More boaters than usual spent their Father's Day weekend at Carter Lake due to restricted access along the flooding Missouri River.
“It might be a permanent change for us,” said Derrick Blackmore, who typically keeps his boat at N.P. Dodge Park Marina and boats on the river.
The public marina is closed due to flooding, and the Missouri River is closed to recreational boating.
Blackmore, of La Vista, said he was impressed with how much better his boat and Jet Skis ran in the clear water at Carter Lake.
While he and his family enjoy driving up the Missouri River and floating back to the marina, he'd rather keep his boat protected than subject it to harm in the “unpredictable Missouri,” Blackmore said.
The past couple of summers, his boat has been damaged by logs and debris that drift in the river.
“It's nice to float, but that kind of takes away from the ambiance,” he said.
Joel Kincaid of Omaha agreed that Carter Lake's clear water was a nice change.
“The water is clean and you can see about six feet down,” he said, while pulling his two Jet Skis out of the water. “It's a real nice lake.”
Other area boaters were not as excited about the switch.
Cory Heitman of Omaha was disappointed about the large number of boaters at Carter Lake.
Too many boaters caused congestion at the boat ramps, he said.
At about 5 p.m. Sunday evening, a couple of boaters started arguing about taking too much time to load and unload the boats at the ramp, he said.
“I'm sure we'll be back because we don't have any choice,” Heitman said.
It was his first time on the lake in about six years. He typically keeps his boat at N.P. Dodge Park Marina and drives it 10 miles upriver, then stops to swim along sandbars.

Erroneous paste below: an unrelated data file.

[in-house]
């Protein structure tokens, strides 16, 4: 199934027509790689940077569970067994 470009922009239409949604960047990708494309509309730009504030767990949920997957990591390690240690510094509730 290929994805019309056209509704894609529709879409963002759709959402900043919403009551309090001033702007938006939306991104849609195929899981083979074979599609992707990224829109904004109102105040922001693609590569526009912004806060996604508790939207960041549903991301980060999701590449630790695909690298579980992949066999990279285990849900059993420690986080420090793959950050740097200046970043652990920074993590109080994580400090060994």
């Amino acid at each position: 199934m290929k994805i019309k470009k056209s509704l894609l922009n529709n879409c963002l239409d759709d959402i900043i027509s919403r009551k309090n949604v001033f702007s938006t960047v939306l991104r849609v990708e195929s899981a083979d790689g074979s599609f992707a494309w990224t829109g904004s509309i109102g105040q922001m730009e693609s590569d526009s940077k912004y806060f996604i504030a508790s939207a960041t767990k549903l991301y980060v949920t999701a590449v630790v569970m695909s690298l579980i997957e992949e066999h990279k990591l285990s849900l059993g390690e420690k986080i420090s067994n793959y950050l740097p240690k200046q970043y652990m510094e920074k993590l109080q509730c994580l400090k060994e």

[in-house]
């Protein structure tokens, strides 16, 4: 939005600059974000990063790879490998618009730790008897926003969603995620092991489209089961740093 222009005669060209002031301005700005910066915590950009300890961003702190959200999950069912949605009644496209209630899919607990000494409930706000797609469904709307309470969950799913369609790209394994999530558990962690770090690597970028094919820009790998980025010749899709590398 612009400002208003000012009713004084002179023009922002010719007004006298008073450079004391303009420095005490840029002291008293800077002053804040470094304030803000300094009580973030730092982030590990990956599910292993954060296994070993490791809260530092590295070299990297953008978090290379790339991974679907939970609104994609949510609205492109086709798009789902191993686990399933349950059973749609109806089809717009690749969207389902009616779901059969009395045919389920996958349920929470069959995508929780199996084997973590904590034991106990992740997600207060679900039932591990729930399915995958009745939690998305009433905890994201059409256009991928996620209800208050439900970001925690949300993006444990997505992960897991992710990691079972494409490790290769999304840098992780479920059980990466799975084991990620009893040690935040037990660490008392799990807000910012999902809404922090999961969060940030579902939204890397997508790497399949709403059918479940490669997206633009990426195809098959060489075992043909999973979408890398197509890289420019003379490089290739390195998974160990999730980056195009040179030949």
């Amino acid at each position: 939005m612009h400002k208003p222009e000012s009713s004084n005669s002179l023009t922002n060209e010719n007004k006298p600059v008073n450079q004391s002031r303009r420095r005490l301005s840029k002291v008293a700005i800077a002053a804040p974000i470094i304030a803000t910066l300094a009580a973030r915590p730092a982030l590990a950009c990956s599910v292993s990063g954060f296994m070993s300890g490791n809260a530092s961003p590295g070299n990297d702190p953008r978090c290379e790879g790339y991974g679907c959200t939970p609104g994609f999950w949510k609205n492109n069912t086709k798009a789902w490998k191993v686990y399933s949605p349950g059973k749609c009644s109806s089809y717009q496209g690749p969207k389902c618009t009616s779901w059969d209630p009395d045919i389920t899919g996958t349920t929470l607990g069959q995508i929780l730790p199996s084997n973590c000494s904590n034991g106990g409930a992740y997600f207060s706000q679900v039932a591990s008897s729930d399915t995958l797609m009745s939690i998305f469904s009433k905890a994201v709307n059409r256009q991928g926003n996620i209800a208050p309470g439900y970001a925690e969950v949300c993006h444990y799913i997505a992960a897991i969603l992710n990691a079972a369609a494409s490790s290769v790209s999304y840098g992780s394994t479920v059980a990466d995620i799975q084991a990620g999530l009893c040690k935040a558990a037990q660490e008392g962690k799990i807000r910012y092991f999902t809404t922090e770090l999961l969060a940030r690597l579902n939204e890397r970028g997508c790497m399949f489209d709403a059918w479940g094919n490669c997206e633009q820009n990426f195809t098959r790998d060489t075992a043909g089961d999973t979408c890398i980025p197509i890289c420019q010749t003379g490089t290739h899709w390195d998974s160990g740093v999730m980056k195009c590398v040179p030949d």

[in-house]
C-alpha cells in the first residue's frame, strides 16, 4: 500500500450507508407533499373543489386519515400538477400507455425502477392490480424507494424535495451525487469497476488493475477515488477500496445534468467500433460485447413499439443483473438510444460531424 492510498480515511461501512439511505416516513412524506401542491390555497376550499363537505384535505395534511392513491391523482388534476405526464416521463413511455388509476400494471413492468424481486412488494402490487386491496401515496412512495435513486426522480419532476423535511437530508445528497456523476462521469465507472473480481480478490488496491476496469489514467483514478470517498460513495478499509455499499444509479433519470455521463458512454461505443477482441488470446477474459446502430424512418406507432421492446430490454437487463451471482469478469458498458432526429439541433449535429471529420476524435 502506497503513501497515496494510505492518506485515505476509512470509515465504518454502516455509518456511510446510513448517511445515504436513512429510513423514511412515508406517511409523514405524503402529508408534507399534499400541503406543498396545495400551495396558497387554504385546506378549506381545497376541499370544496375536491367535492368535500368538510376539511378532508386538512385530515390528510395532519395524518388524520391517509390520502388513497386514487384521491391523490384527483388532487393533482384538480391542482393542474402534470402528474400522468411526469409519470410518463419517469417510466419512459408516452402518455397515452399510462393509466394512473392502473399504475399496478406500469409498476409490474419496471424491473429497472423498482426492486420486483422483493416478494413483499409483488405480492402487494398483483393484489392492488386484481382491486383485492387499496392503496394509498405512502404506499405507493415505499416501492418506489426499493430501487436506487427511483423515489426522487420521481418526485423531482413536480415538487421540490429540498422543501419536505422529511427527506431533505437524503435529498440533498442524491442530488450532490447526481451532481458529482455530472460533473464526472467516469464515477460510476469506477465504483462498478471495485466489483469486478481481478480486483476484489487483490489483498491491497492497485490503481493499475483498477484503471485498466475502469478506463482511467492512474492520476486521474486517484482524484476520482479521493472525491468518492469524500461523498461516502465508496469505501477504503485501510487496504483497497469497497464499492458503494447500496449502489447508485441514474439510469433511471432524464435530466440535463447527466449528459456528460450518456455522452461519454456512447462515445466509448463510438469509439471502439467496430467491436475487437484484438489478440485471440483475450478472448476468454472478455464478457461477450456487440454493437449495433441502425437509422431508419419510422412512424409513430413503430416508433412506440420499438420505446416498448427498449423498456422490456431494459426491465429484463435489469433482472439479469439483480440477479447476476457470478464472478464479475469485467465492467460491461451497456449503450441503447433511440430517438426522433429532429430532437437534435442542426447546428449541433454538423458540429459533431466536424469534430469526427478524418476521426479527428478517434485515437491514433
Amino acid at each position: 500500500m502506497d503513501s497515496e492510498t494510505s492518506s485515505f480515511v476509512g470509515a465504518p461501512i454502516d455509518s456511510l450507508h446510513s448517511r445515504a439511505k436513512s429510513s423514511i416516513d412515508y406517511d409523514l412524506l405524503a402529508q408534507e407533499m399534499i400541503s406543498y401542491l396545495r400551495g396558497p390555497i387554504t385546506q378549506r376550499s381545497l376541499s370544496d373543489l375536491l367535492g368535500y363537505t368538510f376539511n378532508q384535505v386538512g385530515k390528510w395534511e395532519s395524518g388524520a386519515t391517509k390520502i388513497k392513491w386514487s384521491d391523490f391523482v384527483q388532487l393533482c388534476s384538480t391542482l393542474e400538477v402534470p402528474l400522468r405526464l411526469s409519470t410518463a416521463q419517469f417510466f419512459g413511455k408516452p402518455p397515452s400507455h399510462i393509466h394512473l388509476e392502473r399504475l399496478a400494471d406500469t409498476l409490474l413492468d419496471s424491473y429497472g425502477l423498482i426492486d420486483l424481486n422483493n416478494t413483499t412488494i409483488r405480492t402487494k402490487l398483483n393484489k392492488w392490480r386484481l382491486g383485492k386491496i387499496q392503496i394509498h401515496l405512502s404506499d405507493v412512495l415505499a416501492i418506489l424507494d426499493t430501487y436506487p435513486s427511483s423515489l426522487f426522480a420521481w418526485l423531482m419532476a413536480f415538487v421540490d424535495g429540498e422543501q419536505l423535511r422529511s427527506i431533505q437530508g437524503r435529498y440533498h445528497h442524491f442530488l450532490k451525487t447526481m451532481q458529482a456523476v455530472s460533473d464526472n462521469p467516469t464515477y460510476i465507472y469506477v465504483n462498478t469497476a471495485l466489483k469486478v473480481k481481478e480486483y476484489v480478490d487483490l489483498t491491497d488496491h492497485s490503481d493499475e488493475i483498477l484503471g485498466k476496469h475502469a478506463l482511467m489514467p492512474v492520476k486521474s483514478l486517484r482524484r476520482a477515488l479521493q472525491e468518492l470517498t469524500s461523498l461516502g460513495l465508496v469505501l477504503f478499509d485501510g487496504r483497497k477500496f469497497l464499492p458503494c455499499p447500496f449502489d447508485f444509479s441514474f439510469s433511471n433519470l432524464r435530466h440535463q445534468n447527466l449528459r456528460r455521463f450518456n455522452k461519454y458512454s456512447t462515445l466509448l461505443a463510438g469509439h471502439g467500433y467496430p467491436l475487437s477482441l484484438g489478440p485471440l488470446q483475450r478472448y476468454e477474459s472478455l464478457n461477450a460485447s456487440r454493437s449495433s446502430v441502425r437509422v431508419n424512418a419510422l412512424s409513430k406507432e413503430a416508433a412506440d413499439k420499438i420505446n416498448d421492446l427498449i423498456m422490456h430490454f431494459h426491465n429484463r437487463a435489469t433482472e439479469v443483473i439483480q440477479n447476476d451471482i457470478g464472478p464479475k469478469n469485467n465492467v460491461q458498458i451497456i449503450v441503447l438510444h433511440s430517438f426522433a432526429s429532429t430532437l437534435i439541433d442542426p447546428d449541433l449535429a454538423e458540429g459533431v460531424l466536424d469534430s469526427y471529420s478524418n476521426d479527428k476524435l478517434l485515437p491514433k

Heitman said he recognized about five boats he usually meets on the river, now boating at Carter Lake.
“I can't wait until the river is back,” he said.
Lake Manawa in Council Bluffs had a few more boaters than average on Sunday, too, said park manager Dan Jacobs.
While Lake Manawa State Park closed its campgrounds for the remainder of the summer as a precaution, the lake and shelter areas remain open.
Don Incontro and his daughter, Kristina, and son, Cirino, spent the afternoon on their three-seater Jet Ski on Lake Manawa.
Incontro noticed more large boats — ones usually seen on the river — at the lake.
Still, he felt safe Jet Skiing with his kids.
“Some boaters know the rules, some don't,” he said. “I just stay away from them.”
Wayne Morris of Bellevue said he felt comfortable driving his 27-foot boat around the lake, but the experience was monotonous compared to driving it in the Missouri River.
He and his family usually attach tubes to their boat, but Lake Manawa is too small for that, he said.
Morris doesn't see boating in a smaller area as a major inconvenience, especially considering that some people have lost their homes and possessions to flooding, he said.
“It's just sad,” he said.
Contact the writer: 402-444-1117, firstname.lastname@example.org